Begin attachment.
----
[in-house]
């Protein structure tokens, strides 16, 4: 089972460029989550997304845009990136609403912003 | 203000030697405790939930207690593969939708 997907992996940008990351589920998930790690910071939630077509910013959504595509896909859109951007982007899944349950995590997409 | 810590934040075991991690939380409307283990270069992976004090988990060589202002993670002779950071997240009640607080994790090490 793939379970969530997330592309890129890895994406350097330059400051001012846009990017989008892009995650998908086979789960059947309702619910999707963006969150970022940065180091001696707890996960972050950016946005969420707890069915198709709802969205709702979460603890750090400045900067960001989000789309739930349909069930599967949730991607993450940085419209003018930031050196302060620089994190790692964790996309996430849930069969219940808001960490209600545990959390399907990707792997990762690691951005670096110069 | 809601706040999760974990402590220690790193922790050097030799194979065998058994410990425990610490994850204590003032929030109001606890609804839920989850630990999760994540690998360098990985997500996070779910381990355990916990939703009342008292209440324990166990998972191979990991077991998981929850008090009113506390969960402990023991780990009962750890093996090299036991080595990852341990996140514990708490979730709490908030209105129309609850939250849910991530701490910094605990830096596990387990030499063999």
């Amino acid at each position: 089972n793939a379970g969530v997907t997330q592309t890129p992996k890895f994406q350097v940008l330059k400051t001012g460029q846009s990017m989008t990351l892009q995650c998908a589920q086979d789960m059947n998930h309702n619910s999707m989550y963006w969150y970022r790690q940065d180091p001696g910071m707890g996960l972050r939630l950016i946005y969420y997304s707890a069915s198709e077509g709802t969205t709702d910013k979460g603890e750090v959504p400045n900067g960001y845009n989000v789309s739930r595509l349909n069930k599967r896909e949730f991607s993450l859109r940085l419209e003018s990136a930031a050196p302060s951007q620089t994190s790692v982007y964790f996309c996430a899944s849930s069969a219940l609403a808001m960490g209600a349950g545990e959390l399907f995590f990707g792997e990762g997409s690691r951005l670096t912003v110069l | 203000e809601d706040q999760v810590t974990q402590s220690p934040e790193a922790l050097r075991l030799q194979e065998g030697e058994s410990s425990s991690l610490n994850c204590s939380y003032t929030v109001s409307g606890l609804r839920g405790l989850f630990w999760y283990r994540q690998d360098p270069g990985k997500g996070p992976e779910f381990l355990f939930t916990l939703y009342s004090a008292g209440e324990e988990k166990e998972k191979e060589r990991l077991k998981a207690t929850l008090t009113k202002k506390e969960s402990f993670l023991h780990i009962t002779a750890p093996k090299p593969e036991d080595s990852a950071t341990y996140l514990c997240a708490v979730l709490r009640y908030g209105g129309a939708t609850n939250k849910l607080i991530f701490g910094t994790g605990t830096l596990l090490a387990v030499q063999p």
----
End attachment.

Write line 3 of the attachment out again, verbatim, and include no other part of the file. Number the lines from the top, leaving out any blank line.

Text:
């Amino acid at each position: 089972n793939a379970g969530v997907t997330q592309t890129p992996k890895f994406q350097v940008l330059k400051t001012g460029q846009s990017m989008t990351l892009q995650c998908a589920q086979d789960m059947n998930h309702n619910s999707m989550y963006w969150y970022r790690q940065d180091p001696g910071m707890g996960l972050r939630l950016i946005y969420y997304s707890a069915s198709e077509g709802t969205t709702d910013k979460g603890e750090v959504p400045n900067g960001y845009n989000v789309s739930r595509l349909n069930k599967r896909e949730f991607s993450l859109r940085l419209e003018s990136a930031a050196p302060s951007q620089t994190s790692v982007y964790f996309c996430a899944s849930s069969a219940l609403a808001m960490g209600a349950g545990e959390l399907f995590f990707g792997e990762g997409s690691r951005l670096t912003v110069l | 203000e809601d706040q999760v810590t974990q402590s220690p934040e790193a922790l050097r075991l030799q194979e065998g030697e058994s410990s425990s991690l610490n994850c204590s939380y003032t929030v109001s409307g606890l609804r839920g405790l989850f630990w999760y283990r994540q690998d360098p270069g990985k997500g996070p992976e779910f381990l355990f939930t916990l939703y009342s004090a008292g209440e324990e988990k166990e998972k191979e060589r990991l077991k998981a207690t929850l008090t009113k202002k506390e969960s402990f993670l023991h780990i009962t002779a750890p093996k090299p593969e036991d080595s990852a950071t341990y996140l514990c997240a708490v979730l709490r009640y908030g209105g129309a939708t609850n939250k849910l607080i991530f701490g910094t994790g605990t830096l596990l090490a387990v030499q063999p």